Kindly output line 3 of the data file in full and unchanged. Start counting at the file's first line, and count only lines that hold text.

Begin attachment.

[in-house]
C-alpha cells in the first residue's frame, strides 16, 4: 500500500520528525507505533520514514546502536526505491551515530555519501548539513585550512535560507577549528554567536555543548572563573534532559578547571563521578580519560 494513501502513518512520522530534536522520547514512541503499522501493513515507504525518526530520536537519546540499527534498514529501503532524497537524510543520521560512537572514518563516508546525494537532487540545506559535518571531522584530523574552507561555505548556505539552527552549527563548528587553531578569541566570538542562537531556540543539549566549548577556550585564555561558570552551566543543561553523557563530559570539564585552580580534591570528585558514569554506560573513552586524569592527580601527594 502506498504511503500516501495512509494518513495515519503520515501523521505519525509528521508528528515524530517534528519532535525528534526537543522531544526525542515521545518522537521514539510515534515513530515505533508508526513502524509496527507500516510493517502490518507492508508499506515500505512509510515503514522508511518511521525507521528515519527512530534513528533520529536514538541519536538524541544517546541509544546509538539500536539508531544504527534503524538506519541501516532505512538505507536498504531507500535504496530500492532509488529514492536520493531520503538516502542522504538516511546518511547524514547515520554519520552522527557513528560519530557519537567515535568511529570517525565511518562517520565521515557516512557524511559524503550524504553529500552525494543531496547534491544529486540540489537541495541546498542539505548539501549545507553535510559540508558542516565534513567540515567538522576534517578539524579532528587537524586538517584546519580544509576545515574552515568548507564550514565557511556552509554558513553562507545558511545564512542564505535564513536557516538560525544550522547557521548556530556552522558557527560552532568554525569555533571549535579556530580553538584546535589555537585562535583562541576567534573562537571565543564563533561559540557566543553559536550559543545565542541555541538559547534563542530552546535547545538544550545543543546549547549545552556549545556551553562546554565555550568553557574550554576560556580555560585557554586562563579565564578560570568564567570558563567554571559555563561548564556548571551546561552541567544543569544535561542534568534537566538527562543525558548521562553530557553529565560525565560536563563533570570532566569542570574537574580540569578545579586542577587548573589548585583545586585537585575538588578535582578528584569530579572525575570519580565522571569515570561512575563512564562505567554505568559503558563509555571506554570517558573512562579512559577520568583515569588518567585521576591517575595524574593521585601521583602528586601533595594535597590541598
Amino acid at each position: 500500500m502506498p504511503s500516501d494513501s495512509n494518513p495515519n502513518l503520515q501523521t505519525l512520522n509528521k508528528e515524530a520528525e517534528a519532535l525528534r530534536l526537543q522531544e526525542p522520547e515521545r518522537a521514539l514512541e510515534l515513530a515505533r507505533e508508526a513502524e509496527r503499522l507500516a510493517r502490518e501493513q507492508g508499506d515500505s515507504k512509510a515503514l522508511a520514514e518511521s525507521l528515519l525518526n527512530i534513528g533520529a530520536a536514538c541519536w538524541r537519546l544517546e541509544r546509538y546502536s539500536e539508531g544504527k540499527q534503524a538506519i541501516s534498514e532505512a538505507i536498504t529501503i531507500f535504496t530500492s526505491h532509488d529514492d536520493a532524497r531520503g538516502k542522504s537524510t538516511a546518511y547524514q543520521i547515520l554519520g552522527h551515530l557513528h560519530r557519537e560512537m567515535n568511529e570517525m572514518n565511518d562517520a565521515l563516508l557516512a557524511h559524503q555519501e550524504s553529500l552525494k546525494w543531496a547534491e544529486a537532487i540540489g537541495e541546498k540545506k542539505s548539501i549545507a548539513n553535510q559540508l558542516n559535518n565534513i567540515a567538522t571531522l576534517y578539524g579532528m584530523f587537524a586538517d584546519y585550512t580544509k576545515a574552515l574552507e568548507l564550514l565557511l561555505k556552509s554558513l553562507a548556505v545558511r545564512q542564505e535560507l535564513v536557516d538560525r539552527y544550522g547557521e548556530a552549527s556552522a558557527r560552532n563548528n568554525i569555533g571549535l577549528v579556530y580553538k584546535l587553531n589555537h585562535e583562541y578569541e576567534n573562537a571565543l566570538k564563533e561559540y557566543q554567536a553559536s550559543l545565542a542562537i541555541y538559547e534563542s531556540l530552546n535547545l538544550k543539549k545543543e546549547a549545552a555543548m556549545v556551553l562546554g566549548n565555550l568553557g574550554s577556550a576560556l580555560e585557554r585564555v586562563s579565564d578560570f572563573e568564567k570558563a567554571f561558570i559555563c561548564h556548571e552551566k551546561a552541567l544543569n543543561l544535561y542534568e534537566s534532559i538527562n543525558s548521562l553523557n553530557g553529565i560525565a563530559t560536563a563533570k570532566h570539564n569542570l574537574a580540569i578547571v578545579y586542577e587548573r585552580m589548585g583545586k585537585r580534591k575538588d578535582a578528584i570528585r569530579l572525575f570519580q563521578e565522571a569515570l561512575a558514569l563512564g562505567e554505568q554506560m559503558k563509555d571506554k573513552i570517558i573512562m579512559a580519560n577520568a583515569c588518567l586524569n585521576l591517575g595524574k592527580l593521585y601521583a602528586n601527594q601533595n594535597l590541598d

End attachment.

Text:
Amino acid at each position: 500500500m502506498p504511503s500516501d494513501s495512509n494518513p495515519n502513518l503520515q501523521t505519525l512520522n509528521k508528528e515524530a520528525e517534528a519532535l525528534r530534536l526537543q522531544e526525542p522520547e515521545r518522537a521514539l514512541e510515534l515513530a515505533r507505533e508508526a513502524e509496527r503499522l507500516a510493517r502490518e501493513q507492508g508499506d515500505s515507504k512509510a515503514l522508511a520514514e518511521s525507521l528515519l525518526n527512530i534513528g533520529a530520536a536514538c541519536w538524541r537519546l544517546e541509544r546509538y546502536s539500536e539508531g544504527k540499527q534503524a538506519i541501516s534498514e532505512a538505507i536498504t529501503i531507500f535504496t530500492s526505491h532509488d529514492d536520493a532524497r531520503g538516502k542522504s537524510t538516511a546518511y547524514q543520521i547515520l554519520g552522527h551515530l557513528h560519530r557519537e560512537m567515535n568511529e570517525m572514518n565511518d562517520a565521515l563516508l557516512a557524511h559524503q555519501e550524504s553529500l552525494k546525494w543531496a547534491e544529486a537532487i540540489g537541495e541546498k540545506k542539505s548539501i549545507a548539513n553535510q559540508l558542516n559535518n565534513i567540515a567538522t571531522l576534517y578539524g579532528m584530523f587537524a586538517d584546519y585550512t580544509k576545515a574552515l574552507e568548507l564550514l565557511l561555505k556552509s554558513l553562507a548556505v545558511r545564512q542564505e535560507l535564513v536557516d538560525r539552527y544550522g547557521e548556530a552549527s556552522a558557527r560552532n563548528n568554525i569555533g571549535l577549528v579556530y580553538k584546535l587553531n589555537h585562535e583562541y578569541e576567534n573562537a571565543l566570538k564563533e561559540y557566543q554567536a553559536s550559543l545565542a542562537i541555541y538559547e534563542s531556540l530552546n535547545l538544550k543539549k545543543e546549547a549545552a555543548m556549545v556551553l562546554g566549548n565555550l568553557g574550554s577556550a576560556l580555560e585557554r585564555v586562563s579565564d578560570f572563573e568564567k570558563a567554571f561558570i559555563c561548564h556548571e552551566k551546561a552541567l544543569n543543561l544535561y542534568e534537566s534532559i538527562n543525558s548521562l553523557n553530557g553529565i560525565a563530559t560536563a563533570k570532566h570539564n569542570l574537574a580540569i578547571v578545579y586542577e587548573r585552580m589548585g583545586k585537585r580534591k575538588d578535582a578528584i570528585r569530579l572525575f570519580q563521578e565522571a569515570l561512575a558514569l563512564g562505567e554505568q554506560m559503558k563509555d571506554k573513552i570517558i573512562m579512559a580519560n577520568a583515569c588518567l586524569n585521576l591517575g595524574k592527580l593521585y601521583a602528586n601527594q601533595n594535597l590541598d